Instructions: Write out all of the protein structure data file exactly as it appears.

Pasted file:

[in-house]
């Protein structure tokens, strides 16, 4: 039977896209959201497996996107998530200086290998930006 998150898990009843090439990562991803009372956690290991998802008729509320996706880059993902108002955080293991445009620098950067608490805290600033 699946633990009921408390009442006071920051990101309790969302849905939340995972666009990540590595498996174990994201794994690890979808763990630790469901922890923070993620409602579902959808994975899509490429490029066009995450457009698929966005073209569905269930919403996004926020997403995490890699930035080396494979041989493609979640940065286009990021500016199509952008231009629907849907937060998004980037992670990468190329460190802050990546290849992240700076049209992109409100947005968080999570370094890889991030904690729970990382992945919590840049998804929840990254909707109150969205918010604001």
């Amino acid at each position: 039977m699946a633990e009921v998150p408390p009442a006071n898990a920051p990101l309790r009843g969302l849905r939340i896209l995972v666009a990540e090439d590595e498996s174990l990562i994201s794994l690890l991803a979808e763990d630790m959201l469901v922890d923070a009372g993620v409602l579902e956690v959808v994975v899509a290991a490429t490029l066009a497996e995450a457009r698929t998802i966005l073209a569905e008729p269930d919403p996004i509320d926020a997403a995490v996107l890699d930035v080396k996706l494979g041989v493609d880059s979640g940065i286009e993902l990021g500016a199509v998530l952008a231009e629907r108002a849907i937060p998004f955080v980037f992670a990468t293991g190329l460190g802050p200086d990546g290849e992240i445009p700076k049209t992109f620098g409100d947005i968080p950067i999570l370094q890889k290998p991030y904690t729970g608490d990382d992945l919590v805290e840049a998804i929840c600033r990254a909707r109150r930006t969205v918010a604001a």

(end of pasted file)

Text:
[in-house]
């Protein structure tokens, strides 16, 4: 039977896209959201497996996107998530200086290998930006 998150898990009843090439990562991803009372956690290991998802008729509320996706880059993902108002955080293991445009620098950067608490805290600033 699946633990009921408390009442006071920051990101309790969302849905939340995972666009990540590595498996174990994201794994690890979808763990630790469901922890923070993620409602579902959808994975899509490429490029066009995450457009698929966005073209569905269930919403996004926020997403995490890699930035080396494979041989493609979640940065286009990021500016199509952008231009629907849907937060998004980037992670990468190329460190802050990546290849992240700076049209992109409100947005968080999570370094890889991030904690729970990382992945919590840049998804929840990254909707109150969205918010604001």
């Amino acid at each position: 039977m699946a633990e009921v998150p408390p009442a006071n898990a920051p990101l309790r009843g969302l849905r939340i896209l995972v666009a990540e090439d590595e498996s174990l990562i994201s794994l690890l991803a979808e763990d630790m959201l469901v922890d923070a009372g993620v409602l579902e956690v959808v994975v899509a290991a490429t490029l066009a497996e995450a457009r698929t998802i966005l073209a569905e008729p269930d919403p996004i509320d926020a997403a995490v996107l890699d930035v080396k996706l494979g041989v493609d880059s979640g940065i286009e993902l990021g500016a199509v998530l952008a231009e629907r108002a849907i937060p998004f955080v980037f992670a990468t293991g190329l460190g802050p200086d990546g290849e992240i445009p700076k049209t992109f620098g409100d947005i968080p950067i999570l370094q890889k290998p991030y904690t729970g608490d990382d992945l919590v805290e840049a998804i929840c600033r990254a909707r109150r930006t969205v918010a604001a």